By: John Michael PierobonJohn Michael Pierobon is an Internet consultant based in Fort Lauderdale.
Twiggy is considered to be the first ultra thin supermodel. Supermodels of today are not any thinner because the materials and the manufacturing techniques that go into making supermodels have not changed. Unlike supermodels, flexible circuits are more flexible and thinner than ever before because the materials and the manufacturing techniques that go into making flexible circuits are rapidly improving.
These novel techniques, which are being developed all over the globe, are leading to new applications.
Carbon nanotubes are allotropes of carbon with a cylindrical nanostructure. Allotropes are different structural modifications of an element. Allotropes of carbon include diamonds (which are bonded together in a tetrahedral lattice arrangement), graphite (which are bonded together in sheets of a hexagonal lattice), and fullerenes (which are bonded together in spherical, tubular, cylindrical or ellipsoidal formations).
Graphene is the basic structural element of several carbon allotropes including graphite, carbon nanotubes and fullerenes. Graphene is a one-atom-thick sheet of carbon with a honeycomb lattice structure. Many sheets of graphene stacked together are collectively called graphite.
Like supermodels, carbon nanotubes are long and slender. They are called carbon nanotubes because of their long, hollow structure, with the walls formed by one-atom-thick sheets of carbon (graphene). Carbon nanotubes have been constructed with a length-to-diameter ratio of up to 132,000,000:1. This ratio is significantly larger than for any other material.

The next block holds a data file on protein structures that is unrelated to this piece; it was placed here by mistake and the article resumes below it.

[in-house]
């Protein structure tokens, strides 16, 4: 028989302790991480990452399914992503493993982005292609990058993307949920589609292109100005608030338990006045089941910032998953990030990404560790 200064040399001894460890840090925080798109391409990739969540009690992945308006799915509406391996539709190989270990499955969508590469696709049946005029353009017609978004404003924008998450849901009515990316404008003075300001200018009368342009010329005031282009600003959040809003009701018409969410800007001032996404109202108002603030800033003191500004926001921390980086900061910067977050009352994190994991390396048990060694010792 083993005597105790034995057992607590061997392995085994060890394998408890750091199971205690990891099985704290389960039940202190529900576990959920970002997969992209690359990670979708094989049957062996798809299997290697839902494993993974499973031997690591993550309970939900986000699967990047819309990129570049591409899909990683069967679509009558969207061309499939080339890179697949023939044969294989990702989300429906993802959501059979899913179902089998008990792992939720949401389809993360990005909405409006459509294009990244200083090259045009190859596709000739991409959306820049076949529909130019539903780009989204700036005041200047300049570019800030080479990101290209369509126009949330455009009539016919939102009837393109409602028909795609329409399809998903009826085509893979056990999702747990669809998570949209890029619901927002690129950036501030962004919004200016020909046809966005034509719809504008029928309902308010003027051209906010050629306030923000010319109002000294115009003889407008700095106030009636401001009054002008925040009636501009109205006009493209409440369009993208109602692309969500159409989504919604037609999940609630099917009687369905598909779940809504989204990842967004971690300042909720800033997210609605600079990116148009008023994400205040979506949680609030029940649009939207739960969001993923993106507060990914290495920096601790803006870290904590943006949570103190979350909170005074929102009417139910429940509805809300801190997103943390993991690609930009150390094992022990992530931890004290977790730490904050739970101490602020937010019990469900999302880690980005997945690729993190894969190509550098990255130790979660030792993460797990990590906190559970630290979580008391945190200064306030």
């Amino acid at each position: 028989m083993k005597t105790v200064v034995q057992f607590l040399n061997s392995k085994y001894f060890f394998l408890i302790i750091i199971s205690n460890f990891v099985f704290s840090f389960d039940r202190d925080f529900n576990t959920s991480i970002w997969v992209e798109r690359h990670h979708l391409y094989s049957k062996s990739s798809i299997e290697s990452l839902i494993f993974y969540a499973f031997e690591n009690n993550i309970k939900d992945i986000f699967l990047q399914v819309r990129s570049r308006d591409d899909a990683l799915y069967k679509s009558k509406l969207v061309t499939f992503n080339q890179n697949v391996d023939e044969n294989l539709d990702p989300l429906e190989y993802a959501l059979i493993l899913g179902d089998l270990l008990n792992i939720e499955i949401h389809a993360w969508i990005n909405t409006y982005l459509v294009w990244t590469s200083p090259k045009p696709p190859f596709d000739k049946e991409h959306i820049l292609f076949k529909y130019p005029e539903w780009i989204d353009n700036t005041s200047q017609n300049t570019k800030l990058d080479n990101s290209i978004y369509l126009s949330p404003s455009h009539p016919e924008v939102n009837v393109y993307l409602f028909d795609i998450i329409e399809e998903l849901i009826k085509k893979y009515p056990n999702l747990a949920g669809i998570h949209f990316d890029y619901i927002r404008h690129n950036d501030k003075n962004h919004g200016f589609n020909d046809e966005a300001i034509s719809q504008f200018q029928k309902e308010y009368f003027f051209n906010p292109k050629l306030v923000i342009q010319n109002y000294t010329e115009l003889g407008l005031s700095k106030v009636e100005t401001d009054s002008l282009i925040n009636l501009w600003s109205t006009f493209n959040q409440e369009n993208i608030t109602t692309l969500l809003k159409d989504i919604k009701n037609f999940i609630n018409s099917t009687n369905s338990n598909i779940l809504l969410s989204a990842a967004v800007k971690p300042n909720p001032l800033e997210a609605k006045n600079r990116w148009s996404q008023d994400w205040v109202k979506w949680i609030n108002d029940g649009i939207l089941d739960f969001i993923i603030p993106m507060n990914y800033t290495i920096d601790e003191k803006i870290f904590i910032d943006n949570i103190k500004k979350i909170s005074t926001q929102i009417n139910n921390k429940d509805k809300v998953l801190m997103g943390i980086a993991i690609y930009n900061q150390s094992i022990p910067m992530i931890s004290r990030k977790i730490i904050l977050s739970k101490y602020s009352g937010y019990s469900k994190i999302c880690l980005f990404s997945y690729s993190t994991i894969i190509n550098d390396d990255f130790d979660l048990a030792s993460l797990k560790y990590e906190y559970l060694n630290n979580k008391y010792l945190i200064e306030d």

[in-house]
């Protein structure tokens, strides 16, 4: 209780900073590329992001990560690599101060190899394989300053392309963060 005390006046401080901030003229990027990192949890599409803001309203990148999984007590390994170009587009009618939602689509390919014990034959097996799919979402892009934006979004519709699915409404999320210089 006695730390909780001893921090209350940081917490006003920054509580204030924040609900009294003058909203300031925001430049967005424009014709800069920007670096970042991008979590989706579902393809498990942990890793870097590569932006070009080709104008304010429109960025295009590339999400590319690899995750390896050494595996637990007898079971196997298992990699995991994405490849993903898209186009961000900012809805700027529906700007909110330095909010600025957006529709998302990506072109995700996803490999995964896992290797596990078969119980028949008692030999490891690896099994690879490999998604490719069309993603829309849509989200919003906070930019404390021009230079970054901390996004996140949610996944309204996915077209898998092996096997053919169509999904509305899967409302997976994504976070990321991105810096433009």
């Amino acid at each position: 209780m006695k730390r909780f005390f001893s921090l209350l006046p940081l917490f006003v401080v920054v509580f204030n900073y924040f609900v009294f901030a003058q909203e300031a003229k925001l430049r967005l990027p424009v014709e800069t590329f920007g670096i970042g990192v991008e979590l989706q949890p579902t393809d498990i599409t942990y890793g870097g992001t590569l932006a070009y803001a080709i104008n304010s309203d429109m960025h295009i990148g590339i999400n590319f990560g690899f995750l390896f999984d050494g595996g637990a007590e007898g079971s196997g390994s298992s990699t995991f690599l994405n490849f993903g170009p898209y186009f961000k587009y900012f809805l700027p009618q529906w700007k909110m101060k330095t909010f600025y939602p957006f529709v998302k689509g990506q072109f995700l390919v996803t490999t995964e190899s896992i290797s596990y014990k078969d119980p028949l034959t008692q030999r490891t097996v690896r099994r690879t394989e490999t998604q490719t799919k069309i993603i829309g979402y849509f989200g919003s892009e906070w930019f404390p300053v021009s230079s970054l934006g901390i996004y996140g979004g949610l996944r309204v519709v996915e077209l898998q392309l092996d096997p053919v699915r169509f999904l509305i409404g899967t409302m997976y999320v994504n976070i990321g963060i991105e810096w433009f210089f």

Carbon nanotubes are nanowires. Nanowires have length-to-width aspect ratios of greater than 1,000 and have a diameter of the order of a nanometer (10-9 meter). Nanowires have many interesting properties, not seen in three-dimensional materials, which are useful in electronics, nanotechnology, optics, and other fields of materials science.
Structurally, carbon nanotubes have different properties in the axial and radial directions. In the radial direction they are relatively soft, but axially, carbon nanotubes are among the strongest materials found in nature. Carbon nanotubes have an extremely high tensile strength and modulus of elasticity.
Single walled carbon nanotubes (SWCNT) exhibit ballistic conduction. Ballistic conduction is the flow of electrons in a medium with negligible electrical resistivity over very long distances in a material. Ballistic conduction occurs when the mean free path of the electron is much bigger than the size of the nanowire through which the electron travels.
Metallic carbon nanotubes are ideal conductors even in the presence of scatterers. In theory, metallic carbon nanotubes can carry an electric current density of 4 × 109 A/cm2, which is three orders of magnitude above copper.
Transistors fabricated from SWCNT exhibit very high carrier mobility because of their ballistic conduction. Carrier mobility is an important parameter for semiconductor materials because higher mobility leads to better device performance.
Metallic carbon nanotubes are being studied for their applicability in integrated circuits because of their high thermal stability, high thermal conductivity, and large current carrying capacity.